(Exception: Self confessed food nerd Kenji Lopez-Alt explains in his book The Food Lab, that you should pre salt your steak only if you can let it rest for more than 40 minutes before cooking. If you don’t have 40 minutes or more, then salting just before cooking is the best option. )
    Not only does the salt work it’s way into the meat an season it from the inside, but it also works to denature the proteins inside the steak, (given enough time) and allows them to retain more moisture during the cooking process.  
    Salting early will also dry out the surface of the steak as well, which will lead to faster and better browning when it hits the pan. And browning is flavour. I leave my steak resting uncovered on a rack out of the fridge for two hours before cooking. 
  • If you haven’t managed to find the time to do the steps above, make sure you dry the surface of the steak with kitchen towel before getting it in the pan. Less moisture will help the browning process begin quicker. And nobody likes steamed steak! 
  • The temperature of the steak will make a big difference. The best option is room temperature, so leave it out for a good hour or two prior to cooking. But not longer than that.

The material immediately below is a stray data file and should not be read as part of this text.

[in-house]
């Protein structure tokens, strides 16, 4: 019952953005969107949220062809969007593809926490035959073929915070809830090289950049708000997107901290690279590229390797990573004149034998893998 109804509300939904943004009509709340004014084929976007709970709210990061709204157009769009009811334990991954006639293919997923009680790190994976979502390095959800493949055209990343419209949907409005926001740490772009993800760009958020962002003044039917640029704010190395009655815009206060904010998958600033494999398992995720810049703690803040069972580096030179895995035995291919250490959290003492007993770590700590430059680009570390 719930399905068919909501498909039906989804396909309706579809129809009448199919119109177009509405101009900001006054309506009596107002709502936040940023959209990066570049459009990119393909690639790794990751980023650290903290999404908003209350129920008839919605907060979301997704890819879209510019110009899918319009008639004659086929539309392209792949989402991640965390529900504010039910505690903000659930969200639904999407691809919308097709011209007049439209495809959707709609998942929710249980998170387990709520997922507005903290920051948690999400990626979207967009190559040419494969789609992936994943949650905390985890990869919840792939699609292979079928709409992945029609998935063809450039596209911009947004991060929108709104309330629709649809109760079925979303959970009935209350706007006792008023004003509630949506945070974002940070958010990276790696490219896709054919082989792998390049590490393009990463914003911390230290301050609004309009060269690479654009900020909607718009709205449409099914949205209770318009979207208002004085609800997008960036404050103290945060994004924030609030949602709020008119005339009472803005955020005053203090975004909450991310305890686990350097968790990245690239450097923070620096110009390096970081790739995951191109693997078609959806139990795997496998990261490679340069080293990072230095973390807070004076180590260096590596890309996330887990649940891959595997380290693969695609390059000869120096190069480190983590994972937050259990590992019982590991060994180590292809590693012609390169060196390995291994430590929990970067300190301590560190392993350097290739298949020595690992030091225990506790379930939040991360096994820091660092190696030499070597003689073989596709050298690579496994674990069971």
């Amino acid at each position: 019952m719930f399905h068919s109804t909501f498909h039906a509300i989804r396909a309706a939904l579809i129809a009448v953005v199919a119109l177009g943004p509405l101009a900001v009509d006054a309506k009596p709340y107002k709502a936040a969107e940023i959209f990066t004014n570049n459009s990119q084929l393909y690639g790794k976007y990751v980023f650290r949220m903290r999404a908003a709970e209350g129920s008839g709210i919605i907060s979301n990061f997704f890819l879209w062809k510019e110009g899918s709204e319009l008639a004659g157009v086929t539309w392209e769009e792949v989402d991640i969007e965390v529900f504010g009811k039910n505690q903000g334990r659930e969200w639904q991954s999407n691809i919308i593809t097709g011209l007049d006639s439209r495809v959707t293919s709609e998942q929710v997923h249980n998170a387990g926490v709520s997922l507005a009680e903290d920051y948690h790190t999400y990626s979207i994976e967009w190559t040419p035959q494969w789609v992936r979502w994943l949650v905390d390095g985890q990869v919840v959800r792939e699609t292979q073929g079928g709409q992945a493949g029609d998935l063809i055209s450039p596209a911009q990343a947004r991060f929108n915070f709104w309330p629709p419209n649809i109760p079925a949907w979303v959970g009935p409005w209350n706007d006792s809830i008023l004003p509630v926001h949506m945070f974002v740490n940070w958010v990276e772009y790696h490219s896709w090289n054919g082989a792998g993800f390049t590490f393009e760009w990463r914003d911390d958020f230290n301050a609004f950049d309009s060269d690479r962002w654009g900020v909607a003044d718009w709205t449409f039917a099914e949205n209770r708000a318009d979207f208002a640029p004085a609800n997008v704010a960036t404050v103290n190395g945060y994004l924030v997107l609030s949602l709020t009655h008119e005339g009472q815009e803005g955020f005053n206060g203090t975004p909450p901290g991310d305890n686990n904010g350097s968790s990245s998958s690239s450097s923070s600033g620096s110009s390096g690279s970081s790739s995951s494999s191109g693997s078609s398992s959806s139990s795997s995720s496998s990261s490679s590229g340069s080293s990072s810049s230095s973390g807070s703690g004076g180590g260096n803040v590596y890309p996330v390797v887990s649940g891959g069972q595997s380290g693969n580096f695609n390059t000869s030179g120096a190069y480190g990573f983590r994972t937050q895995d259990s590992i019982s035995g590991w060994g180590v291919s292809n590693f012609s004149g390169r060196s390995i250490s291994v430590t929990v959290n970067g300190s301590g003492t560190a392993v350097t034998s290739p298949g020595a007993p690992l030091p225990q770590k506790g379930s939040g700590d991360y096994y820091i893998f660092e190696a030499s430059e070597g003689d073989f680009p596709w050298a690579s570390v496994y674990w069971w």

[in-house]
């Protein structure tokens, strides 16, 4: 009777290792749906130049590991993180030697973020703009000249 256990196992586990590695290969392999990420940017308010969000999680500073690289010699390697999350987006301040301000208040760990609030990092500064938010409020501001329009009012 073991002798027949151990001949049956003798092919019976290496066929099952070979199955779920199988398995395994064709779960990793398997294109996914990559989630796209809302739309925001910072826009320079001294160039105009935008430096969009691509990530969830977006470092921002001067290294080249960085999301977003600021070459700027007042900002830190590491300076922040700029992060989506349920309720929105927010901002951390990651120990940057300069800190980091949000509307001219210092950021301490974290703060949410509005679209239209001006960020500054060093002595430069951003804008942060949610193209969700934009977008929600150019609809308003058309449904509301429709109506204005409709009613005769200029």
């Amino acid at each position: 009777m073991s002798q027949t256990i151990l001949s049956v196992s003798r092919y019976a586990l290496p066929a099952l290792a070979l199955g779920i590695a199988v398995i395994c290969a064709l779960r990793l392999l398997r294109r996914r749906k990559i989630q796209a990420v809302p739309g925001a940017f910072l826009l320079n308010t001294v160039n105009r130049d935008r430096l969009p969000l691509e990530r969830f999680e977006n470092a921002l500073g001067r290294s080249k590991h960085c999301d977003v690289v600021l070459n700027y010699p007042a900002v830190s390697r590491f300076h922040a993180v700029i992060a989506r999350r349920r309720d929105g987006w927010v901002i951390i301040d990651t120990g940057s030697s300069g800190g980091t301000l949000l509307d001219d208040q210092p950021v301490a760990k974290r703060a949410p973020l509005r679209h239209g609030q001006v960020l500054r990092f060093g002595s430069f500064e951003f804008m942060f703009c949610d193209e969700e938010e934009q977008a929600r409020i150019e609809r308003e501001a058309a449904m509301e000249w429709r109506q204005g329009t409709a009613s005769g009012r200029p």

• What about the pan? The pan should be something with a heavy bottom, something that can hold a lot of heat. Because when you put the steak in, you don’t want the pan to drop in temperature and for the meat to start sweating. I prefer stainless steel or a cast iron griddle for this type of cooking. 
  •  Then there’s the heat, get that pan hot. As hot as you can. When the pan is ready, then add the oil. And again with for the oil to get hot before putting the steak in. 
  • And finally to turn or not to turn. I say turn. In doing so your steak will cook quicker and more evenly than the non turned version. 

Each dish starts in unexpected ways. This one began with the purple endive I found at the market, something that’s not always available here in Hong Kong. And from there, I set about collecting flavours that could stand up to the perfect bitter sweetness it takes on when it’s cooked.

The beef counters it nicely and the pureed potato was a way to bring a starch into the dish while almost taking on the role of a sauce, giving more moisture to the dish without having to make a pan sauce or a jus.

And to bring a liveliness to it all, the salsa verde – full of pungent and intense flavours – makes your mouth water with each bite.  I served this with a teaspoon of horseradish creme that I had left over from the day before, which gave a palate cleansing freshness and the tiniest hint of mustardy sweetness. 

Think of each element in terms of what it’s delivering to your finished dish. Find and create contrasts, in flavours, textures and mouthfeel. I’m always chasing harmony, with a little hint of awkwardness.